Living in New England with scleroderma presents its challenges. Especially in the depth of winter, when temperatures have been hovering between teens and twenties of late.
Keeping our house warm gets expensive. We have a combination of steam radiators fueled by an oil burner and electric baseboard heat. Unlike many of our friends, who manage heat bills by setting their thermostats at a frugal 64 degrees and wearing lots of sweaters, I can’t function at that temperature.
This has become even more of an issue since I began my home-based marketing consulting practice three years ago, after the college where I’d worked for 12 ½ years sank into serious financial difficulties and went through a series of layoffs, including my award-winning marketing department.
Since I’m now at home during the day, we can’t set the thermostat down, and our heating bills have been astronomical. So this summer, we decided to take advantage of a state energy loan program, insulate our attic and install highly efficient heat pumps. It’s taken months for all the loan paperwork to go through, and the heat pump contractors finally arrived last week.
But not before our 30-year-old boiler broke. Two Friday mornings ago, I was washing my face when the hot water pipes started clanging. The toilet groaned when flushed, and dirty water filled the bowl. Thinking maybe the city was doing some kind of repair work, I checked the DPW’s Facebook page (a sign of the times, the best way to find out details during storms, power outages and maintenance). But, no, the only post was a picture of city workers clearing storm drains of snow and ice.
With the kind of magical thinking that takes over when you suspect the worst and don’t want to believe it, I continued my morning routine. But as I washed my breakfast dishes, the pipes groaned again, shuddered and then, nothing. The hot water stopped running altogether.
Down to the basement I went to investigate. And here is why I’m glad, despite the roller-coaster ride of life as a freelancer, that I work at home. The boiler was spewing steam, and a copper tube that linked to the hot water tank had cracked and was gushing water all over the concrete floor.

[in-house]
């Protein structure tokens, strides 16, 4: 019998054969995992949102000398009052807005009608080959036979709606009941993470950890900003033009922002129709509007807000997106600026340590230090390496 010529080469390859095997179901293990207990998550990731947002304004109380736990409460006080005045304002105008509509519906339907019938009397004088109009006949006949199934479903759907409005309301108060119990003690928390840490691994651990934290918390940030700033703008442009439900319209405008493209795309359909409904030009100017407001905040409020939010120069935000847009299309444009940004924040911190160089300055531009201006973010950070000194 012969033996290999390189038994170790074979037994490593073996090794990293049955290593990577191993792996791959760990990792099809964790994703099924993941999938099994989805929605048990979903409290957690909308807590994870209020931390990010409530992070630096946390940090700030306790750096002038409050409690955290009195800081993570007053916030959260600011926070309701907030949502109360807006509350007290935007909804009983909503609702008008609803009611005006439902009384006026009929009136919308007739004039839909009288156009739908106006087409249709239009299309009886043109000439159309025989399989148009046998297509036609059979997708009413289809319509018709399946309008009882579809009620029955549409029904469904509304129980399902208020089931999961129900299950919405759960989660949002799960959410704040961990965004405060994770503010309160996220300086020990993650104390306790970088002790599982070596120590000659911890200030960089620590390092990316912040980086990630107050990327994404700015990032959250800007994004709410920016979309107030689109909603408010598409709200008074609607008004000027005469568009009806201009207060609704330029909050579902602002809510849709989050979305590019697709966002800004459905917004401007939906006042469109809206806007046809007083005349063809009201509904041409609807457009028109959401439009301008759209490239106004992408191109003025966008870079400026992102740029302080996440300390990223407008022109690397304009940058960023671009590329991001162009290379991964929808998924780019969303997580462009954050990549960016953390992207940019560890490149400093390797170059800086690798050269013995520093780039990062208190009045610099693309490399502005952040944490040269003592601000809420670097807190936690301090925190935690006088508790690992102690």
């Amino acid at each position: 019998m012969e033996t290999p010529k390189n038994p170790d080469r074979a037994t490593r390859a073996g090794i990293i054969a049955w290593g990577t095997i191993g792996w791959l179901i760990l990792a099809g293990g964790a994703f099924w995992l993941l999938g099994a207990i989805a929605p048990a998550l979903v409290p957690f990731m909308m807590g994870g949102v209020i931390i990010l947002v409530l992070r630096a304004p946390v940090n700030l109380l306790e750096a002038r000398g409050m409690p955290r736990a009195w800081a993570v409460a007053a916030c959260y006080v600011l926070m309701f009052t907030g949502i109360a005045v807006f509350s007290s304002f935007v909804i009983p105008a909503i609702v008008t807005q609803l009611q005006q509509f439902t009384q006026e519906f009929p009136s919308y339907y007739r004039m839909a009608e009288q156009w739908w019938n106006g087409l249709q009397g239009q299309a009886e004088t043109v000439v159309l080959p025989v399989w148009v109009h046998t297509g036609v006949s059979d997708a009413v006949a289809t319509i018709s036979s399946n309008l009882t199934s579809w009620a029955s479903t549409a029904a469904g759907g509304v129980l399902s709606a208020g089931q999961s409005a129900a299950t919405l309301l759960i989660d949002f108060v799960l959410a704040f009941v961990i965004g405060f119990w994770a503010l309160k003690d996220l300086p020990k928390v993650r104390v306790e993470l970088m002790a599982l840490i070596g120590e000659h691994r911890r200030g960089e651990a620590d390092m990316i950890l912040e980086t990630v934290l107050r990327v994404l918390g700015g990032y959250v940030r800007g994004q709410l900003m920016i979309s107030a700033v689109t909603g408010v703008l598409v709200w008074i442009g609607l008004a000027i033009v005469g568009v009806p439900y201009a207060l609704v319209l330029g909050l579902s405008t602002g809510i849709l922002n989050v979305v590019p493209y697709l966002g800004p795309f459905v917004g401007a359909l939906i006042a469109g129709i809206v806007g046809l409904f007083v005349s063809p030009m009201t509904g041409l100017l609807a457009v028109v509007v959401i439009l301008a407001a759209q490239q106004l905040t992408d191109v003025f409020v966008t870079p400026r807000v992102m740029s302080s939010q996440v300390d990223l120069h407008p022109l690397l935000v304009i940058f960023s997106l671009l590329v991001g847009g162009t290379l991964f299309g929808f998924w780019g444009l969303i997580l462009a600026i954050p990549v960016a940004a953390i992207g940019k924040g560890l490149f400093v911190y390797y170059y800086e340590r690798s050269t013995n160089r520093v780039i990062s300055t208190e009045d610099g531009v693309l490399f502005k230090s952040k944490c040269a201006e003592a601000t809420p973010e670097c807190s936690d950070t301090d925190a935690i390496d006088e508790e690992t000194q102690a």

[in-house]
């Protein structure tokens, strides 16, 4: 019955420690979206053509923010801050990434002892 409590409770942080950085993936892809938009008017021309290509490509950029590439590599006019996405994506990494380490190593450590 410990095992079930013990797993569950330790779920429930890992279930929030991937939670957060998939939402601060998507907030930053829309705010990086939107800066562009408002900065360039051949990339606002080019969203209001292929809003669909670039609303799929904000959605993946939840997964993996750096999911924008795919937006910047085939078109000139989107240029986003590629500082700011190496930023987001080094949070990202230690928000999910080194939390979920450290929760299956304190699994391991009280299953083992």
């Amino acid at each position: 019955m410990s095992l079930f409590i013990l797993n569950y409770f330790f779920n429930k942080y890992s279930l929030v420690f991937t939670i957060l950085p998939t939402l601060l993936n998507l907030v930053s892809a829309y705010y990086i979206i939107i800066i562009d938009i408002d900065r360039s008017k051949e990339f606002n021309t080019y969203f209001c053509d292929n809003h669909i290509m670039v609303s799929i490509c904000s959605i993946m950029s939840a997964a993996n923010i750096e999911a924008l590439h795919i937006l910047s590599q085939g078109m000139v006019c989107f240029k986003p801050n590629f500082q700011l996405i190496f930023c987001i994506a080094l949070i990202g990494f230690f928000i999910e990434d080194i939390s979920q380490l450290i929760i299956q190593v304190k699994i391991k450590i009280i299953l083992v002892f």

I flipped off the boiler’s power switch, ran upstairs and called Al at work. What he could do from the hospital was unclear, but this was my reflex. As it turned out, his beeper was being covered by a fellow social worker, and I couldn’t get through.
So I ran back downstairs and tried to figure out how to shut off the water. The obvious lever wouldn’t budge. Neither would the shut-off knob farther up the pipe. My hands simply weren’t strong enough to turn either.
So I ran back upstairs, found the plumber’s number and made a panicky call. With help on the way, I grabbed a big pan, ran back downstairs, found two small tubs, and tried to catch some of the water. But, of course, I couldn’t lift the tubs once they were full—too heavy. Again, my hands just wouldn’t let me do what I wanted.
I was starting to freak out, feeling totally helpless to stop a major flood in the basement, when Ginger barked upstairs. The plumber had arrived.
As it turned out, he couldn’t flip the shut-off lever, either. It was frozen open. So it wasn’t my hands. But he could turn the knob, as well as the main water shut-off to the house (Note to Self: From now on, know how to do this!). With his help, we were able to sweep most of the water into the floor drain, and I soaked up the rest with newspaper. He repaired the broken tubing.
But. The boiler was still too hot to refill. I called the oil company, and over the course of the afternoon, we discovered that (a) the low water cut-off valve was so corroded, it had failed to shut off the boiler as the water drained out and (b) the cast iron tank had cracked as a result. Even with the new heating system about to be installed, we had to replace it to run our hot water and provide back-up to the heat pumps if the outdoor temperature drops below 10 degrees.
One week after having a house full of contractors working on the boiler, adjusting our radiators and hot water system, and installing the heat pumps, we are now almost ready to deal with New England winters. There’s a bit more work on the new system to complete. We’re still waiting to hear from our insurance company, but hopeful that most of the boiler expense is covered. We’ll be paying for the heat pumps for the next seven years (no interest), but even still, expect to spend less on the monthly loan payments than we have been spending to keep the house warm.
Soon, with the click of a remote control, I’ll have instant, steady heat in whatever room I’m in, using no more energy than it takes to power a 75 watt light bulb. Plus an energy-efficient boiler for ample hot water. Despite the boiler debacle, well worth the investment.
Evelyn Herwitz blogs weekly about living fully with chronic disease, the inside of baseballs, turtles and frogs, J.S. Bach, the meaning of life and whatever else she happens to be thinking about at livingwithscleroderma.com.